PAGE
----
Review Summary: Futuristic techno from the 80s.
The hardest part about being a musician, arguably, is getting noticed. It's typically not something one can induce upon themselves. It comes out of nowhere. Some musicians get lucky and are propelled to stardom, where their music rightfully belongs. For others, it never comes. They can spend maybe 10 years being an independent bedroom producer, making sensational music as a hobby without anyone being the wiser. messFX has been doing exactly that, and it's a real shame.
is, quite surprisingly, messFX's eleventh album. Their debut was released all the way back in 2008. For a while, I felt compelled to say Eleven
is comprised of standard house/techno beats, but that just isn't the case here. The songs messFX creates manage to walk this border between two territories, new and old. One arm reaches out to decades past to grasp 80's synth lines, simple four-on-the-floor drums, and vague inspirational lyrics. The other arm extends into the future, from which comes composite instrumentals and structures that shift overtime.
The track 'Malfunctioning' is a great example of the latter. The first 20 seconds are strange hissing noises, with garbled noises and voice samples played on top of it. There's this sudden influx of dubstep-influenced basslines and patterns that decides to take over. Over four minutes, the song builds itself up with increasingly interesting sounds, and deconstructs itself just as quickly. It's a haunting mesh of two completely different styles coming together. Afterwards, there's a self-described interlude track to separate two halves of the album. Dubbed 'Spiked', it's quite difficult to pinpoint where the inspiration even came from. The beat barely holds itself together, but that is not to say it's poorly built. The rhythm is simply tweaked in a way that keeps it entertaining, and just a tad danceable.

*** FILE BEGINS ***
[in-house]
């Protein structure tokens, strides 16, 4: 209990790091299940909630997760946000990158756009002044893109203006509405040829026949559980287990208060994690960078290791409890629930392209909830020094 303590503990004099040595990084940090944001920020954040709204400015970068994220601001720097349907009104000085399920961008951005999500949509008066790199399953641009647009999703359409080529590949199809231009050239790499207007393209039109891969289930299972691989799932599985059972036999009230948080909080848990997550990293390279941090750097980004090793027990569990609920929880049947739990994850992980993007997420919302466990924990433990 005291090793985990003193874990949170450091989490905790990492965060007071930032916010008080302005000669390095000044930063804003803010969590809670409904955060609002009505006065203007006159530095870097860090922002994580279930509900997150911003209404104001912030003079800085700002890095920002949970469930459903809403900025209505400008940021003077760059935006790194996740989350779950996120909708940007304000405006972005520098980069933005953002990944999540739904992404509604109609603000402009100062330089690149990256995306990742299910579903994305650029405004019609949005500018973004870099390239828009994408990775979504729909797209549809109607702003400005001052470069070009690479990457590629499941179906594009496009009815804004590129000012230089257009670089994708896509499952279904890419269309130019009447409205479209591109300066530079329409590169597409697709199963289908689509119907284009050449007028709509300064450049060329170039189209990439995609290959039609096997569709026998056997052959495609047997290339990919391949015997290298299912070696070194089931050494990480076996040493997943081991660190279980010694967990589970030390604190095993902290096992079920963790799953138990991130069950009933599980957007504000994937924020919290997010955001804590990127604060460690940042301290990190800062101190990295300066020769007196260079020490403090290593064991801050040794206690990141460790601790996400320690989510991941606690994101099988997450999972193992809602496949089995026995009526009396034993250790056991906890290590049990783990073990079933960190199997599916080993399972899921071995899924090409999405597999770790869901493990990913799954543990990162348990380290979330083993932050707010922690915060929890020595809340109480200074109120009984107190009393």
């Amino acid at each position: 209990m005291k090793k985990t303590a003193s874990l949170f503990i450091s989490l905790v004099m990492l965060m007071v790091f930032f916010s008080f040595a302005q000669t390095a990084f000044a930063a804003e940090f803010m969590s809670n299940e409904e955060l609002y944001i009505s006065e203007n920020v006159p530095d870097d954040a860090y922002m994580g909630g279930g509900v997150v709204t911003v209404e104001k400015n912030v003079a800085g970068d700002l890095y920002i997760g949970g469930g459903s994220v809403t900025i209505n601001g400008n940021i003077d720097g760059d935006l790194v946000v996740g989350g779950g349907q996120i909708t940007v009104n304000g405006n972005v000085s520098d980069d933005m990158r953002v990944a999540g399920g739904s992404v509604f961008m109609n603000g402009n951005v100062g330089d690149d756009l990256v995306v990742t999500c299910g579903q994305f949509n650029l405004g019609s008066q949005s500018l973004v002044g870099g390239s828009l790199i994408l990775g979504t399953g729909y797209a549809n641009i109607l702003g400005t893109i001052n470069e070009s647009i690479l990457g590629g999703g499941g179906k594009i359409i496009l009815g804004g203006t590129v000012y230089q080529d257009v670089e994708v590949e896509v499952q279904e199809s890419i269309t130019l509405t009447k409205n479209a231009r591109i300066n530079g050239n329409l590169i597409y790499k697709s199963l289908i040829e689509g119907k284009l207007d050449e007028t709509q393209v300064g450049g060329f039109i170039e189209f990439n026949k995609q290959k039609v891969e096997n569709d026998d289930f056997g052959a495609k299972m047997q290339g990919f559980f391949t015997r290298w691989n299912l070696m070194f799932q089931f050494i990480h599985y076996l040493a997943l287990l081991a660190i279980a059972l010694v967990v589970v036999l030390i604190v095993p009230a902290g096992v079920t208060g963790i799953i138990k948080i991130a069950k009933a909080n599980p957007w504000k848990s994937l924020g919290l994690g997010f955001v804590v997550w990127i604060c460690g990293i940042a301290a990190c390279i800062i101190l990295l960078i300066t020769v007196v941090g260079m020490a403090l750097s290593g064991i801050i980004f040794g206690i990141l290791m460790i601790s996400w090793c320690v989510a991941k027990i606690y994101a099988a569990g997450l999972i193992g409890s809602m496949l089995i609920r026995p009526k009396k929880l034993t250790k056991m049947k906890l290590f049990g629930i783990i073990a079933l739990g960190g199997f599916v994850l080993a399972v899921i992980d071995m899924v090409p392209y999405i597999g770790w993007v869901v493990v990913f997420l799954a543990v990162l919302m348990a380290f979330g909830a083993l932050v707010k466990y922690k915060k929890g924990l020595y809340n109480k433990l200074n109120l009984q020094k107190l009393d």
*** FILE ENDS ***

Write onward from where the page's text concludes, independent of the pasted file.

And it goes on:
It's nearly impossible for an album to simultaneously exist and not have any shortcomings, so of course, Eleven
comes with just a few. One of my personal favorite tracks, 'Subaqueous', has what sounds like sped-up samples of a choir. These samples are placed in sections of the track that would otherwise feel empty. They do add substance, but at times it feels awkward. How they're placed allows them to standout, but they don't have the right kind of energy that lets them stand out positively. This same type of sample shows up on the track 'Distant Regret', which demonstrates a relatively small sample library. However, this definitely doesn't bring any track down significantly.
is messFX's way of showing people who care to listen that he has found something extraordinary; a way to fuse elements from songs so long ago, and styles that are on the cusp of times ahead. At times it sounds like dubstep, and at other times it sounds like downtempo rap beats, but not once does the album fall flat. 10 years in and averaging more than one album per year, messFX shows no signs of slowing down.